@Recovering from Life’s Disasters


A few months ago, I was introduced to a life concept called “Orientation, Disorientation, Reorientation.” It is originally from Walter Bruggerman, an Old Testament Theologian.

Simply put, Orientation is when everything is going somewhat smoothly. Life is rocking along. It is not perfect, but it is manageable. One knows the rules, knows what to expect day in and day out.

Disorientation happens when life falls apart. It comes from left field. Someone close to you is unexpectedly lost; ones partners cheats or walks out; a job is lost; the phone call from the doctor is bad. At that very moment one knows that life will never be the same again. Often one wonders if life will continue at all.

Reorientation is when one “recovers” from the Disorienting event of life. It ushers in a “new normal.” It may be better. It may be worse. However, life is different than it was before. You are different than you were before. The Disorienting Event changed/scarred/matured ones perspective in life.

This process can be seen in biblical examples. The Disorientating event of being sold into slavery, falsely accused of rape and forgotten in prison in Joseph’s Life. The adultery with Bathsheba, murder of Uriah the Hittite and public exposure by Nathan in the life of David. Even in the life of Mary, the Disorienting Event of being told by an Angel that she had been chosen by God to be the Mother of Jesus.

It also can be seen in National Events. America was disoriented by the events of 9–11 when terror reached our shores for the first time. This cycle can often be seen in the life of organizations, churches, etc.

It doesn’t take long to see Disorientation in the lives of those around us or experience it in our own lives. We live in a fractured world.

Disorientation can come from ones own choices or the choice of others. There are times when Disorientation can come from a broken world where bad things seem to come both on good and bad people.

Disorientation in life is inevitable. But the deeper/wiser question is How Can One Move From “Disorientation to Reorientation?”

Before we look at the process, understand this may be a painful, lengthy process. There isn’t a 1–2–3 checklist that can move your life into “Reoriented” point. Seemingly, the deeper the devastation, the “Disorientation”, then the longer the process.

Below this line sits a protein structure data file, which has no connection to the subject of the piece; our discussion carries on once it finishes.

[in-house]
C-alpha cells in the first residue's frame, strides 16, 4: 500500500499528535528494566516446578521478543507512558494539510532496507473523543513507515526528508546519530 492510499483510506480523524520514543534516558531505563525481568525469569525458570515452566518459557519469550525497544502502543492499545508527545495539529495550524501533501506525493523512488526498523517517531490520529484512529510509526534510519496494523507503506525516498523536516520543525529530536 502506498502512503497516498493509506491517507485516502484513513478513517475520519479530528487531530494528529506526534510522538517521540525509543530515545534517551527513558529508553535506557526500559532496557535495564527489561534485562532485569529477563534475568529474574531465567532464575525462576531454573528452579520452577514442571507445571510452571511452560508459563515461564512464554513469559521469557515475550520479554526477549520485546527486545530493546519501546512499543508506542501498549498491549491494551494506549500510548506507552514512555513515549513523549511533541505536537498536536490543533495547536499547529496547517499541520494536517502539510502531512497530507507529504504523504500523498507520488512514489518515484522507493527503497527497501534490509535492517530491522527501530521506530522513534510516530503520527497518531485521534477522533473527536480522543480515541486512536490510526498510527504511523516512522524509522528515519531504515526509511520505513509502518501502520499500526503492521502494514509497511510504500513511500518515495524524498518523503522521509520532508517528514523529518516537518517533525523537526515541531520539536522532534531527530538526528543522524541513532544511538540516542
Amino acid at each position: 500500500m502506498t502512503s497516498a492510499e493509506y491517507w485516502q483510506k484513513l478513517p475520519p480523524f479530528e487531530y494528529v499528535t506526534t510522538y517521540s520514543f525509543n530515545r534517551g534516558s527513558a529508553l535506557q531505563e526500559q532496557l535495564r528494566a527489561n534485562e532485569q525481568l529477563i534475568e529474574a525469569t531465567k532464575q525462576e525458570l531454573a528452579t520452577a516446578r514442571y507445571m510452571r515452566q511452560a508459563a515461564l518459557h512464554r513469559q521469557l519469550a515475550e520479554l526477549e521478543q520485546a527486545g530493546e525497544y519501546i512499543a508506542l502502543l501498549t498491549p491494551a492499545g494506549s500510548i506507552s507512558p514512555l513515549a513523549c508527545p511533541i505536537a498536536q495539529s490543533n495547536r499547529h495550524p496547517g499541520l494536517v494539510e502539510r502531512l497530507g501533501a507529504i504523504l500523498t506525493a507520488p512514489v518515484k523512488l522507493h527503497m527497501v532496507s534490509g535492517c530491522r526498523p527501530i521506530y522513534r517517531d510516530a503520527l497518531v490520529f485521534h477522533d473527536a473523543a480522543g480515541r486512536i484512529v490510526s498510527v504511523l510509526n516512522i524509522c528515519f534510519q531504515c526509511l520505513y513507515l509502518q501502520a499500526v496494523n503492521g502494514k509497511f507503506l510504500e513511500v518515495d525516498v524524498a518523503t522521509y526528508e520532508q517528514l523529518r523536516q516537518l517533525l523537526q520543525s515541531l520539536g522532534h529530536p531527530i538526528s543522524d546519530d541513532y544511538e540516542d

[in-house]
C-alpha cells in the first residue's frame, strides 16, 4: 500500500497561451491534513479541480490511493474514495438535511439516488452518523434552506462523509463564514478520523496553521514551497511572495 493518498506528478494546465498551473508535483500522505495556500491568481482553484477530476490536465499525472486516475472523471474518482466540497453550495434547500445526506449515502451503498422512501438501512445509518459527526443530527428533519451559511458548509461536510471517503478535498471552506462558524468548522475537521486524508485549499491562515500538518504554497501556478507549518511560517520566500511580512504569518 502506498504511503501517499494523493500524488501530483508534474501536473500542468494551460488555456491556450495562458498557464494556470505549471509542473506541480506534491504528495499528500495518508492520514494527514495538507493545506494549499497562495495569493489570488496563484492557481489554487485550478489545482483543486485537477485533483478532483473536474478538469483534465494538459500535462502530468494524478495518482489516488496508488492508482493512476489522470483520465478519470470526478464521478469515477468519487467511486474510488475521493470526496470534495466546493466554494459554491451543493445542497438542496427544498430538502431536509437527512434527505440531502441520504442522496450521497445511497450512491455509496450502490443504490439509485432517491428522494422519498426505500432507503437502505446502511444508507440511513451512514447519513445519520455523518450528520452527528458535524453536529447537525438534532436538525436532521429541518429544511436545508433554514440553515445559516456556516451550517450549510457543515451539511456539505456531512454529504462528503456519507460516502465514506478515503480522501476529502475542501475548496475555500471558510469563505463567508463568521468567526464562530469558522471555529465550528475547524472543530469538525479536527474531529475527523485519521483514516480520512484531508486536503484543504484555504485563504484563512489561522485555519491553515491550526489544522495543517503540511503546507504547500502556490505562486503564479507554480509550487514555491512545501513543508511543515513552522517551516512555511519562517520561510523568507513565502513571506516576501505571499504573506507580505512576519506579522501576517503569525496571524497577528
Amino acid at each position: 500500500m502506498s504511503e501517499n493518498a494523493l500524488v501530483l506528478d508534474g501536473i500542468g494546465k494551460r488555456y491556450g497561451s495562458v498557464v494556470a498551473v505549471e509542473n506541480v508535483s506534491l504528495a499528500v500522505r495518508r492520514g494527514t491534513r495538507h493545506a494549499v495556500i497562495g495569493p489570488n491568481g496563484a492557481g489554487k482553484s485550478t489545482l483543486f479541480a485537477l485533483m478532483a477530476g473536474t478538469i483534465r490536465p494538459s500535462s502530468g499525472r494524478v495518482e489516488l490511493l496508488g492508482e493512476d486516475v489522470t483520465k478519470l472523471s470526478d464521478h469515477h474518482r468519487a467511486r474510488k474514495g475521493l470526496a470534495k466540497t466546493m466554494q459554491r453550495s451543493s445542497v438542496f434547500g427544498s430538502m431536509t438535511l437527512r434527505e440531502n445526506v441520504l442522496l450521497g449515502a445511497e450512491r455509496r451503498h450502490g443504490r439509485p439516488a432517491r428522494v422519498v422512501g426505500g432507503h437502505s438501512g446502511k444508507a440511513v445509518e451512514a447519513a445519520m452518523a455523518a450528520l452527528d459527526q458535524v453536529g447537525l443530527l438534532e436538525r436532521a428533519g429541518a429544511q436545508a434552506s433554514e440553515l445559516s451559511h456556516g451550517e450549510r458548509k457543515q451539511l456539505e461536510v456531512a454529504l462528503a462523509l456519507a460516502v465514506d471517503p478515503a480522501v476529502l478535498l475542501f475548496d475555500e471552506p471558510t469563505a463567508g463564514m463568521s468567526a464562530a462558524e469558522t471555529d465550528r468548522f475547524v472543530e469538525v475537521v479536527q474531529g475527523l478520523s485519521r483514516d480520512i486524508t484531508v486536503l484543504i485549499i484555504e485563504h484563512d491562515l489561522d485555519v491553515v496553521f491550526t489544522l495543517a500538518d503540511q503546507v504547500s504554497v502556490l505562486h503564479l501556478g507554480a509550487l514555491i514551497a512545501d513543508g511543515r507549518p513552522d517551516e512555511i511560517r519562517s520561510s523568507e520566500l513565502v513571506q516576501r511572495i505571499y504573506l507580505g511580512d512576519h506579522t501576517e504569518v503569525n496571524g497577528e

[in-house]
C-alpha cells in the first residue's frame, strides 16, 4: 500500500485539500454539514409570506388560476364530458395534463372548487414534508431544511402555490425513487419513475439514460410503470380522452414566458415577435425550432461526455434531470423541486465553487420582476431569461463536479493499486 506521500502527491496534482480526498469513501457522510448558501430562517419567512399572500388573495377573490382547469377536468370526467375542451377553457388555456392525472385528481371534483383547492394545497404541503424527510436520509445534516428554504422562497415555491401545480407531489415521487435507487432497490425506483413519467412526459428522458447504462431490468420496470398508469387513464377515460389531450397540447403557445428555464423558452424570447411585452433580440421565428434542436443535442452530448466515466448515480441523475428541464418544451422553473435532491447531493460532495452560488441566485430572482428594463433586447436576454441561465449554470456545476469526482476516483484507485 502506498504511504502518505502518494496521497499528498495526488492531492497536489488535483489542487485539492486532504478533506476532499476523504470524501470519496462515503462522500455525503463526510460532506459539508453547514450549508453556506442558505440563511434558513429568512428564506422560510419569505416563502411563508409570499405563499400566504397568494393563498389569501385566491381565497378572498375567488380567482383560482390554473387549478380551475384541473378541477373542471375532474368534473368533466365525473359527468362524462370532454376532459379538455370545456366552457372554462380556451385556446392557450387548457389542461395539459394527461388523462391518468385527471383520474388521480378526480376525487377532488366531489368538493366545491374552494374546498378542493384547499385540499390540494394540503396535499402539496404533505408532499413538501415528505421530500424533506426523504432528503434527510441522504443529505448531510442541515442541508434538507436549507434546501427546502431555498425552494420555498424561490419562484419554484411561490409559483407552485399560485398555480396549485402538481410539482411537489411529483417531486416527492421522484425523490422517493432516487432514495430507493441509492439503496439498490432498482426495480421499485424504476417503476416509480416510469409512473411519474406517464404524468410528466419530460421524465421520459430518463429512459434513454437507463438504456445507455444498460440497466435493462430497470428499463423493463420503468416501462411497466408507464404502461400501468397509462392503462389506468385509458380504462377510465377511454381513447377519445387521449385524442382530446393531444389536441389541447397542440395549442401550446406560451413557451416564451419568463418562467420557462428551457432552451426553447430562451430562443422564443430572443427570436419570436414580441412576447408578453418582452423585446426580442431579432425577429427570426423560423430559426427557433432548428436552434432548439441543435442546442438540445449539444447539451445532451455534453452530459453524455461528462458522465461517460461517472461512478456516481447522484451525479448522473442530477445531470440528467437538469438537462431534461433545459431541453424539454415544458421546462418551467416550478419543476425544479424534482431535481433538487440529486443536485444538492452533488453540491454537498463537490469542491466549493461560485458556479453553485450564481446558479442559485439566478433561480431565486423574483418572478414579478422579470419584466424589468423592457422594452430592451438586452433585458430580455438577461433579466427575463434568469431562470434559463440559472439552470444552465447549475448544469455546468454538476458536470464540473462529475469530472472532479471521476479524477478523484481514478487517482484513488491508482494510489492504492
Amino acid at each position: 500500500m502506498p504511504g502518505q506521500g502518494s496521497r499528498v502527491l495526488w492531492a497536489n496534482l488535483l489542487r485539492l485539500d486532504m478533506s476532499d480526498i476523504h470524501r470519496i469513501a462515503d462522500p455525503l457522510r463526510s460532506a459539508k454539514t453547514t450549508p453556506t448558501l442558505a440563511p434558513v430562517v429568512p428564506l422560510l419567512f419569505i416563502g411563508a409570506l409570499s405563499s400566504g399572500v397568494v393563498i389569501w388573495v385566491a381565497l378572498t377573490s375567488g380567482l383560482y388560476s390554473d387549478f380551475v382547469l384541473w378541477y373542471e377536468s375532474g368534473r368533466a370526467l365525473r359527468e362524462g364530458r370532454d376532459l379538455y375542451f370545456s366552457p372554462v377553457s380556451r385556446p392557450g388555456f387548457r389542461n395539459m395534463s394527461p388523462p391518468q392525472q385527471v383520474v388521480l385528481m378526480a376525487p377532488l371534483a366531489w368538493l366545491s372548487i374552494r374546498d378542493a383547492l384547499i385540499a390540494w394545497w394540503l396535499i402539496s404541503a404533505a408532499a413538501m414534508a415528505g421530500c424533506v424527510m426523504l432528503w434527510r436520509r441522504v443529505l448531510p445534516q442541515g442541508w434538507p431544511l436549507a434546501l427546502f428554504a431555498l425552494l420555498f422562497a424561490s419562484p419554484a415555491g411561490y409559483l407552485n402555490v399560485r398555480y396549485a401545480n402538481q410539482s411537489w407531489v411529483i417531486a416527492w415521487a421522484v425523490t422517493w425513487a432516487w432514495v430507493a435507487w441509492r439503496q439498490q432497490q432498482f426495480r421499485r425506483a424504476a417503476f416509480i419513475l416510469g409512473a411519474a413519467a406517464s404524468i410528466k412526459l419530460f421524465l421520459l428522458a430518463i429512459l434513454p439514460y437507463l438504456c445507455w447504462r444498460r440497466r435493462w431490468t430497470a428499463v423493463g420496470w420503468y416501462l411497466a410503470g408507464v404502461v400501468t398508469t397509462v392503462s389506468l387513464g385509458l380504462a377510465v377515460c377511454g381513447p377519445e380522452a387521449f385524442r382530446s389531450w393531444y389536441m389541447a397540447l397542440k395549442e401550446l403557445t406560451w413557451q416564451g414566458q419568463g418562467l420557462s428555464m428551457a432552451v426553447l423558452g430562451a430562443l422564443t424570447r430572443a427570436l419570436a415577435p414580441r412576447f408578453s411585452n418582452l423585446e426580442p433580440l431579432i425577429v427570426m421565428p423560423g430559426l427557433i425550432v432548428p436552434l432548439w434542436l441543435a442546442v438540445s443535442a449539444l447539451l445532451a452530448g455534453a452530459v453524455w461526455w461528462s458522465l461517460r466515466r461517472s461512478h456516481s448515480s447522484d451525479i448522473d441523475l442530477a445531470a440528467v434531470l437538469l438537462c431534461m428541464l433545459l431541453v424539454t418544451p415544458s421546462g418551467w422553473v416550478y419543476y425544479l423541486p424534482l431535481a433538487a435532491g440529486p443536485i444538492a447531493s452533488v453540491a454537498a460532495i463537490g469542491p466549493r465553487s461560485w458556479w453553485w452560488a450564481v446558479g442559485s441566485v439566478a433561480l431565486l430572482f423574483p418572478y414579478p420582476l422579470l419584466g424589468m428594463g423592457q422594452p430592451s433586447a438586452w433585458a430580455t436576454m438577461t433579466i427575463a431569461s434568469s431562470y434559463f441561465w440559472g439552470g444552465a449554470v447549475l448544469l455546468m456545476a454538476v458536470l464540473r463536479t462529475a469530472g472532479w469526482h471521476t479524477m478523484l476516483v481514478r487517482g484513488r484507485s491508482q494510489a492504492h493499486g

Secondly, the “loss” may never be recovered. Many devastating life events involve loss — some loss of parents, children, people to death. Obviously, they will never be brought back. There is a void in your life that may never be totally filled. That doesn’t mean that live is destined to be miserable, there is hope. However, life will never be like it was before.

There are other losses that may be experienced. There are losses of jobs, relationships, financial, status or many other kinds of losses. Moving to “Reorientation” may or may not recoup these losses. There may or may not reconciliation. There may or may not be “closure”. Moving to “Reorientation” is not moving back to “Orientation.” It is moving to a “New Orientation.”

Thirdly, there may be times of vacillation between “Disorientation” and “Reorientation.” There may be some unresolved parts of “Disorientation” that are never fully resolved or understood. There will be times of doubt, frustration and anger.

Finally, one can move from to a “Reorientation” and not learn a thing. It is possible to go through this traumatic event and not “benefit” from it at all. You can just numb yourself through the experience, deny its existence, distract yourself from the reality or allow it to fester and cause anger and bitterness. How you respond is your choice. You would never choose the “Disorientation” but it is your choice how you respond to the event.

Thoughts to Ponder When the Emotional Dust Settles from Disorientation